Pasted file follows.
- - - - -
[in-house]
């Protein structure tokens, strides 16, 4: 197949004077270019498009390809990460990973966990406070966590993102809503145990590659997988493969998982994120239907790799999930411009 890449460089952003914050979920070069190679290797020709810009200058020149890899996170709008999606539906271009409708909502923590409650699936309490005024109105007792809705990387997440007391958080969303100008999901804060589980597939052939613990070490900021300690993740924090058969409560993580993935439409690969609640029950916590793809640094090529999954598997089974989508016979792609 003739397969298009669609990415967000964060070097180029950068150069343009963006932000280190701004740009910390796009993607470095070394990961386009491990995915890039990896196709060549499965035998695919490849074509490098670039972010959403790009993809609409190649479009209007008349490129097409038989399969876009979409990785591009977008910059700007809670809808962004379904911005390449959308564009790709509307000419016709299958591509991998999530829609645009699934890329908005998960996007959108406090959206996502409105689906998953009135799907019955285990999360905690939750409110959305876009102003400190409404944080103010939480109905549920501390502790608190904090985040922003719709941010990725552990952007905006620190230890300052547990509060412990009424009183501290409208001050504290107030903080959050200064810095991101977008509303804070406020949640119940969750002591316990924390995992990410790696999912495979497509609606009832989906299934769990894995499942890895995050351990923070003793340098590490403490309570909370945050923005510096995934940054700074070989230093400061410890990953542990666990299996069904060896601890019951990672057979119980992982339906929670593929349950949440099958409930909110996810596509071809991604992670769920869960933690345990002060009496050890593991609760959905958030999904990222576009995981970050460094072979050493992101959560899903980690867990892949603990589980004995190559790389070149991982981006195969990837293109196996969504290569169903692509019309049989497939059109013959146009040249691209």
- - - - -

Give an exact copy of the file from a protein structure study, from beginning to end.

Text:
[in-house]
């Protein structure tokens, strides 16, 4: 197949004077270019498009390809990460990973966990406070966590993102809503145990590659997988493969998982994120239907790799999930411009 890449460089952003914050979920070069190679290797020709810009200058020149890899996170709008999606539906271009409708909502923590409650699936309490005024109105007792809705990387997440007391958080969303100008999901804060589980597939052939613990070490900021300690993740924090058969409560993580993935439409690969609640029950916590793809640094090529999954598997089974989508016979792609 003739397969298009669609990415967000964060070097180029950068150069343009963006932000280190701004740009910390796009993607470095070394990961386009491990995915890039990896196709060549499965035998695919490849074509490098670039972010959403790009993809609409190649479009209007008349490129097409038989399969876009979409990785591009977008910059700007809670809808962004379904911005390449959308564009790709509307000419016709299958591509991998999530829609645009699934890329908005998960996007959108406090959206996502409105689906998953009135799907019955285990999360905690939750409110959305876009102003400190409404944080103010939480109905549920501390502790608190904090985040922003719709941010990725552990952007905006620190230890300052547990509060412990009424009183501290409208001050504290107030903080959050200064810095991101977008509303804070406020949640119940969750002591316990924390995992990410790696999912495979497509609606009832989906299934769990894995499942890895995050351990923070003793340098590490403490309570909370945050923005510096995934940054700074070989230093400061410890990953542990666990299996069904060896601890019951990672057979119980992982339906929670593929349950949440099958409930909110996810596509071809991604992670769920869960933690345990002060009496050890593991609760959905958030999904990222576009995981970050460094072979050493992101959560899903980690867990892949603990589980004995190559790389070149991982981006195969990837293109196996969504290569169903692509019309049989497939059109013959146009040249691209």